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Waring bravely moved ahead of his time for racial justice

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At 2 p.m. on Friday, the Charleston legal community and regional and national leaders will honor J. Waties Waring, a federal judge. A statue of Waring, one of the most controversial and vilified Charlestonians who ever lived, will be unveiled at the Federal Courthouse at Meeting and Broad. It is an event a very long time in the making.

Julius Waties Waring, an eighth generation Charlestonian descended from a long line of Warings and Waties, was born into a family of moderate means on July 27, 1880. His father, Edward, served in the Confederate army. His mother was an orphan. His father worked for the Southern Railway Company and was county superintendent of education. Waring remembered his father as being "thoroughly saturated with the Confederate cause."

Waring lived most of his life and attended a small private school on the Charleston peninsula. His father could not afford to send him away to college so he went to the College of Charleston, where he excelled. He could not afford to go to law school so he read law on Broad Street, passed the bar examination, and became a lawyer. He married a well-connected Charleston woman, Annie Gammell. In 1915, they moved into 61 Meeting Street, a small house near the federal courthouse.

Waring became an assistant U.S. attorney and later in 1930, corporation counsel of the City of Charleston under Mayor Burnet R. Maybank. He founded a successful firm with D.A. Brockington. His views on race were entirely conventional for the time: "Most of the Negroes I knew were ex-slaves and you loved them, were good to them," he recalled. "We didn't give them any rights, but they never asked for any rights, and I didn't question it."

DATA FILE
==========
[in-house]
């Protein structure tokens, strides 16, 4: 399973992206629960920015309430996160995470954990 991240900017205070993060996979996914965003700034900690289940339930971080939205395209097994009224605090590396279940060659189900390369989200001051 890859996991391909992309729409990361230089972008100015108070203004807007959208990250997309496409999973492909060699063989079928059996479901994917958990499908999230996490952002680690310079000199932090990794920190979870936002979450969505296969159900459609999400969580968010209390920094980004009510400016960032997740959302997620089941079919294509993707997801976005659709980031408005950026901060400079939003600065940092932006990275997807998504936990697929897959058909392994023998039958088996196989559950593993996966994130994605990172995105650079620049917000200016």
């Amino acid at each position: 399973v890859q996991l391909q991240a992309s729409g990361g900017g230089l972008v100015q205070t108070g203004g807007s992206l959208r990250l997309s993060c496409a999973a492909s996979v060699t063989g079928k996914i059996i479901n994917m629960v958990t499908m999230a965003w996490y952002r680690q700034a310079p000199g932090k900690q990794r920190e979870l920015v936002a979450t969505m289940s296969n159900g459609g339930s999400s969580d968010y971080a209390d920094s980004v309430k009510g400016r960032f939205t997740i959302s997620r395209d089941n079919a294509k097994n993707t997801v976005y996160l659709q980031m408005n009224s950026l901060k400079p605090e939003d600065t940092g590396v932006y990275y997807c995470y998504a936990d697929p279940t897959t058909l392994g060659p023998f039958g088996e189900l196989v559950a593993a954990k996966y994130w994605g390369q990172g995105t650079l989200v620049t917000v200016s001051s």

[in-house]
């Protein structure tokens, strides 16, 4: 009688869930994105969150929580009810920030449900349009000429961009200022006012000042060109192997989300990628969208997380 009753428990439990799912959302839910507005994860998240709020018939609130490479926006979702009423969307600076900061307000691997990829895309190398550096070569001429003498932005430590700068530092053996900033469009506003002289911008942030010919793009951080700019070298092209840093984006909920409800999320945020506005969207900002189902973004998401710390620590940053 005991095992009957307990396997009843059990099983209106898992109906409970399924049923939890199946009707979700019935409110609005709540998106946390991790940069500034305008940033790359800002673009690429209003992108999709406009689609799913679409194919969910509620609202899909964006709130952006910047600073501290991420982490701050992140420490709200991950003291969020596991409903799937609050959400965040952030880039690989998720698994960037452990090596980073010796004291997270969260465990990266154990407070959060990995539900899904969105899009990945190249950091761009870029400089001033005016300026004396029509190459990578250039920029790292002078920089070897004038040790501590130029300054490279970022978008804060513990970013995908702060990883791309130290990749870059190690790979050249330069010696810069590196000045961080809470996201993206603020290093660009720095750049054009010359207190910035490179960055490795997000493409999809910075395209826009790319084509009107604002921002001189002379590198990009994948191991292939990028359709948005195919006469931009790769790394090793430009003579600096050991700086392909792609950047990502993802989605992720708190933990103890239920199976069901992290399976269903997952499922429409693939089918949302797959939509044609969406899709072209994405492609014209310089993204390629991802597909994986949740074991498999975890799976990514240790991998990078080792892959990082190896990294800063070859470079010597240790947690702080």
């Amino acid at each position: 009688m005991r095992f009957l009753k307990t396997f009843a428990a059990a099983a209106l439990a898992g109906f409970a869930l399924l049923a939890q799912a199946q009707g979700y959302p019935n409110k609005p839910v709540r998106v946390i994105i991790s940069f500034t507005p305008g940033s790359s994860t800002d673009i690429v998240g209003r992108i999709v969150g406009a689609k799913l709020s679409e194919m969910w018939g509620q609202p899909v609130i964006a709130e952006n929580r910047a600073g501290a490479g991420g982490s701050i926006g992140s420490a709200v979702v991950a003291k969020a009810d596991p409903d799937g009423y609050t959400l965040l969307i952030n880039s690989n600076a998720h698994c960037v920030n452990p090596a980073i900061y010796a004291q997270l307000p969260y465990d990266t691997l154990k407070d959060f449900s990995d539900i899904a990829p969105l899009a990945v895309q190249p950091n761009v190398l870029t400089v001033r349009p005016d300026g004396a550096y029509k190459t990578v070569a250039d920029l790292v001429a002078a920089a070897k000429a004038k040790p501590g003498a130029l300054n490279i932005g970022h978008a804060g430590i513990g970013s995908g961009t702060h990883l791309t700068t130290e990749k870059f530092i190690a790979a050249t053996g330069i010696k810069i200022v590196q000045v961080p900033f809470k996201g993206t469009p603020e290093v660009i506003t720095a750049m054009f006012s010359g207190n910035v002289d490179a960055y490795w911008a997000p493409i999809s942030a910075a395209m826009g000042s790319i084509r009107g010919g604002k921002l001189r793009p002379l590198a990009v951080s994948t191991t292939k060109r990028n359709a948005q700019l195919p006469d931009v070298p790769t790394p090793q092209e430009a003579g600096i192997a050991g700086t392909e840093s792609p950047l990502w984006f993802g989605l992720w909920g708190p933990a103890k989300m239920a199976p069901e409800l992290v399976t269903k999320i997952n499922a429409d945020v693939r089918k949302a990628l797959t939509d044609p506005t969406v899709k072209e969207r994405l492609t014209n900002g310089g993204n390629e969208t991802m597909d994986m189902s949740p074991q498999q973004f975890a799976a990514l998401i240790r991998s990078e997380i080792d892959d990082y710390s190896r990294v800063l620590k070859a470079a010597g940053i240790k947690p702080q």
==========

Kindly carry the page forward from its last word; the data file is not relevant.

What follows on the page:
Waring became a federal judge in 1942, nominated by Franklin D. Roosevelt, through his political connections with Sens. "Cotton Ed" Smith, a virulent racist, and former Mayor Maybank. The Charleston Establishment was delighted with Waring's appointment.

Their happiness would not last long.

Beginning in 1944, Waring began rendering decisions in race-related cases that seemed out of character for a conservative Charleston lawyer. He ruled in favor of equal pay for the black teachers in the Duvall case. Thurgood Marshall, the lawyer for the NAACP, was so amazed by Waring's concern for the rights of black plaintiffs that he said the Duvall case "turned out to be the only case I ever tried with my mouth hanging open half the time."

Waring was no longer just another Southern segregationist. The rulings in favor of black plaintiffs kept coming. In 1947, he declared the all-white Democratic Party primary unconstitutional. "It is time," he wrote, "for South Carolina to rejoin the union." The Democratic Party primary, in those days the real election to public office, was now opened to black South Carolinians.

Waring met Elizabeth Avery Mills Hoffman over the bridge table. She was an unusually attractive woman from Michigan and Connecticut. His marriage to Annie fell apart. He divorced and married Hoffman. Many in Charleston were scandalized by their divorce.

Because of Waring's rulings and the liberal, outspoken views and, at times, harsh criticisms of the South's racial customs, racism and segregation by the judge and his wife, Waring was vilified through the South and in his home state. "We do not live in darkest Africa," Waring declared, "We live in darkest South Carolina."

In April 1950, Colliers magazine called Waring "the lonesomest man in town." There were threats against the Warings' lives; a cross was burned near their home and their windows broken.